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EDITORIAL  CURRENT STATE OF THE IMPLEMENTATION OF THE INTERNATIONAL CLASSIFICATION OF FUNCTIONING, DISABILITY AND HEALTH (ICF) IN PHYSICAL AND REHABILITATION MEDICINE Freefree

European Journal of Physical and Rehabilitation Medicine 2008 September;44(3):315-28

Copyright © 2008 EDIZIONI MINERVA MEDICA

language: English

ICF-based classification and measurement of functioning

Stucki G. 1, 2, 3, Kostanjsek N. 4, Üstün B. 4, Cieza A. 2, 3

1 Department of Physical Medicine and Rehabilitation Munich University Hospital, Ludwig Maximilian University Munich, Germany 2 ICF Research Branch of WHO FIC CC (DIMDI) IHRS, Ludwig Maximilian University, Munich, Germany 3 Swiss Paraplegic Research, Nottwil, Switzerland 4 World Health Organization, CTS Team Geneva, Switzerland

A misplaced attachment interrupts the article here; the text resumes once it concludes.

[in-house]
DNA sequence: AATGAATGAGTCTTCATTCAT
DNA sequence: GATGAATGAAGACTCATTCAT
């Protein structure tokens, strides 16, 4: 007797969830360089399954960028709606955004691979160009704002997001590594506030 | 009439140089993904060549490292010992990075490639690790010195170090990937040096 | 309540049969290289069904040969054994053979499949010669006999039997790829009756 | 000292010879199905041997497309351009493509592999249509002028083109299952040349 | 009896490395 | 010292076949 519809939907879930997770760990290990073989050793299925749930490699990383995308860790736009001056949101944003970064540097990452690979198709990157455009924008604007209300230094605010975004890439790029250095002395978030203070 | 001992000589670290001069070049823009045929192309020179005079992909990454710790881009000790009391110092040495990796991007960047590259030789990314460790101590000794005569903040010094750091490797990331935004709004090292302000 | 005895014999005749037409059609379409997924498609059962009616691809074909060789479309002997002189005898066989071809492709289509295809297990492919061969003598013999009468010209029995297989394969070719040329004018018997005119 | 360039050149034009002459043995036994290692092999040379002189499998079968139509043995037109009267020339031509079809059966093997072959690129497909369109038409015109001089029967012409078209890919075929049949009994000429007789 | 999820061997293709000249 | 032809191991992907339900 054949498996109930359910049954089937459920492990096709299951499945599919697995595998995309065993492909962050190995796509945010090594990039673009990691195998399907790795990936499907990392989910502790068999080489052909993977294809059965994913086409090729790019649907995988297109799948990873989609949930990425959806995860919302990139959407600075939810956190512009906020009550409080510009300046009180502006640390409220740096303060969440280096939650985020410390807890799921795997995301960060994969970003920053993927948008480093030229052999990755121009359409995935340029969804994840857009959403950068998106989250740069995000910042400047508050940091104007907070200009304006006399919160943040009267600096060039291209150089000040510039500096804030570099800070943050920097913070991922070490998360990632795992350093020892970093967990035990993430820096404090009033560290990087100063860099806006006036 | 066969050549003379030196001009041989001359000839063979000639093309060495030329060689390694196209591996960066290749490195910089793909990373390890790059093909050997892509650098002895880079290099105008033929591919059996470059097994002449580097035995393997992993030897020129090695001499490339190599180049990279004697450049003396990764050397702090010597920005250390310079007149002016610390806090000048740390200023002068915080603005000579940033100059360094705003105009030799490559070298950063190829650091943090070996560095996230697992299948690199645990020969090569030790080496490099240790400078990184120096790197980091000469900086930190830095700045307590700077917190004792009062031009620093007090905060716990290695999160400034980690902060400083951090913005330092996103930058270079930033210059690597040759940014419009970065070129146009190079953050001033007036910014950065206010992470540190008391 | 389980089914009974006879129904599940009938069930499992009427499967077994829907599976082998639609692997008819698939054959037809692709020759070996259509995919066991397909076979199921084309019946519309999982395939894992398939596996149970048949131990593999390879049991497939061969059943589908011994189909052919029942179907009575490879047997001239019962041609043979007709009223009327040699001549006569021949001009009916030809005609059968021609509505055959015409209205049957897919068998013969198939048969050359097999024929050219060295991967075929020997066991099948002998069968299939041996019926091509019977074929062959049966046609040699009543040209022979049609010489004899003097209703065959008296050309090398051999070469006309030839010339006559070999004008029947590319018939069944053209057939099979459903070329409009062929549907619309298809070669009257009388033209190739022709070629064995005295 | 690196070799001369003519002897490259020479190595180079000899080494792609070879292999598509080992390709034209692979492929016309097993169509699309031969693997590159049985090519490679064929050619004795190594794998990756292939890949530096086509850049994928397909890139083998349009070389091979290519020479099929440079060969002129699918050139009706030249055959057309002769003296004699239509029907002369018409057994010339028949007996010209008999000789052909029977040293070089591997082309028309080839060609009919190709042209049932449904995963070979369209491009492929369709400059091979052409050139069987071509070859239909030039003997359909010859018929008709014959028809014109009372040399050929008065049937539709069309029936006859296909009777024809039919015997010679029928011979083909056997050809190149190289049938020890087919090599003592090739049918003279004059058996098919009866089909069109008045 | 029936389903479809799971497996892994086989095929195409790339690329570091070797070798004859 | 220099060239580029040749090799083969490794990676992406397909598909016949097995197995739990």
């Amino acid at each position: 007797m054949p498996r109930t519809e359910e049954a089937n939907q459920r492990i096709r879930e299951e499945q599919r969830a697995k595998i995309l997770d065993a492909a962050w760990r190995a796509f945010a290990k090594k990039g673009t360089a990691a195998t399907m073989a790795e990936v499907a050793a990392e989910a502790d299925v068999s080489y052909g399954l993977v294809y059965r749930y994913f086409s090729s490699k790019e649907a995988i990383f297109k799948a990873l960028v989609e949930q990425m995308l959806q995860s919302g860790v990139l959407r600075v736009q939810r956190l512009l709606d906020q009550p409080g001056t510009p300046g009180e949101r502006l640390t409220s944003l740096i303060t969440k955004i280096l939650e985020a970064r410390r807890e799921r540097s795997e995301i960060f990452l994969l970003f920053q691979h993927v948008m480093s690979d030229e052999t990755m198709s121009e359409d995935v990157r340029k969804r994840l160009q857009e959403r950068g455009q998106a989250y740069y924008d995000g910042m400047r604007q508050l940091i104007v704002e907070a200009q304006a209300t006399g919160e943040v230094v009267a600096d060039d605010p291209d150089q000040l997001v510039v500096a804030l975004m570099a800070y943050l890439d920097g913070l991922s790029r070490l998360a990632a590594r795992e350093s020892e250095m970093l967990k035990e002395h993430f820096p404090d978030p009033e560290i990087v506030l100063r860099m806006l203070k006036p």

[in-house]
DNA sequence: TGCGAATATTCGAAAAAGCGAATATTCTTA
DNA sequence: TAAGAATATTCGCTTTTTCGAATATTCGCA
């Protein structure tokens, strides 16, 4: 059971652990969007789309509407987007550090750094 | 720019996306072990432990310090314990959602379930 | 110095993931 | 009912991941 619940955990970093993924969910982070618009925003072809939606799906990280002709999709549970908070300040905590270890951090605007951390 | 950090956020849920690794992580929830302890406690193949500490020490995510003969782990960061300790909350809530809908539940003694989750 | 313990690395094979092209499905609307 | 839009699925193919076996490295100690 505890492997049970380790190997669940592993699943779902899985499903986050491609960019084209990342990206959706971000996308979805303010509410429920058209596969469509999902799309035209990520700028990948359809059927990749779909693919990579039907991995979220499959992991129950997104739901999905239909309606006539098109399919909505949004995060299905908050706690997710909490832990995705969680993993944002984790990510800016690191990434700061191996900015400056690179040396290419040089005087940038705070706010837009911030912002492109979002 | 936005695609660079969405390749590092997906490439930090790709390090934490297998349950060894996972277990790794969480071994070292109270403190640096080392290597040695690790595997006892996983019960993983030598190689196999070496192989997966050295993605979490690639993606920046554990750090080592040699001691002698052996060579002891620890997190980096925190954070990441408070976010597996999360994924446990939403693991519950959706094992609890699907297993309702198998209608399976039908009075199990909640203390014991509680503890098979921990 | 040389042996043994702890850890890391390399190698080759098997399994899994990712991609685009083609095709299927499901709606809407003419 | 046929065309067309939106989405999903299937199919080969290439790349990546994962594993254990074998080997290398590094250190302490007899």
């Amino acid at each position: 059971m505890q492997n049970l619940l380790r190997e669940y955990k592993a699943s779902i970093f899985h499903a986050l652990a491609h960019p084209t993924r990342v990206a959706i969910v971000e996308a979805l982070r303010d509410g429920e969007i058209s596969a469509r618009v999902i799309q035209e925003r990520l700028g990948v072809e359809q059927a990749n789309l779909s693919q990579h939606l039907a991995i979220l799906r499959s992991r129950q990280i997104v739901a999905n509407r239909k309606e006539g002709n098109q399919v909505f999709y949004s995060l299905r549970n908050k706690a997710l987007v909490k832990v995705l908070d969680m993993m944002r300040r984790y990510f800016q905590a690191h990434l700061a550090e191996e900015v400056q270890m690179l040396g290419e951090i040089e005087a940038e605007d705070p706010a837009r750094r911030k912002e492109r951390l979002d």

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If we aim towards a comprehensive understanding of human functioning and the development of comprehensive programs to optimize functioning of individuals and populations we need to develop suitable measures. The approval of the International Classification of Functioning, Disability and Health (ICF) in 2001 by the 54th World Health Assembly as the first universally shared model and classification of functioning, disability and health marks, therefore an important step in the development of measurement instruments and ultimately for our understanding of functioning, disability and health. The acceptance and use of the ICF as a reference framework and classification has been facilitated by its development in a worldwide comprehensive consensus process and the increasing evidence regarding its validity. However, the broad acceptance and use of the ICF as a reference framework and classification will also depend on the resolution of conceptual and methodological challenges relevant for the classification and measurement of functioning. This paper therefore describes first how the ICF categories can serve as building blocks for the measurement of functioning and then the current state of the development of ICF-based practical tools and international standards such as the ICF Core Sets. Finally, it illustrates how to map the world of measures to the ICF and vice versa and the methodological principles relevant for the transformation of information obtained with a clinical test or a patient-oriented instrument to the ICF as well as the development of ICF-based clinical and self-reported measurement instruments.

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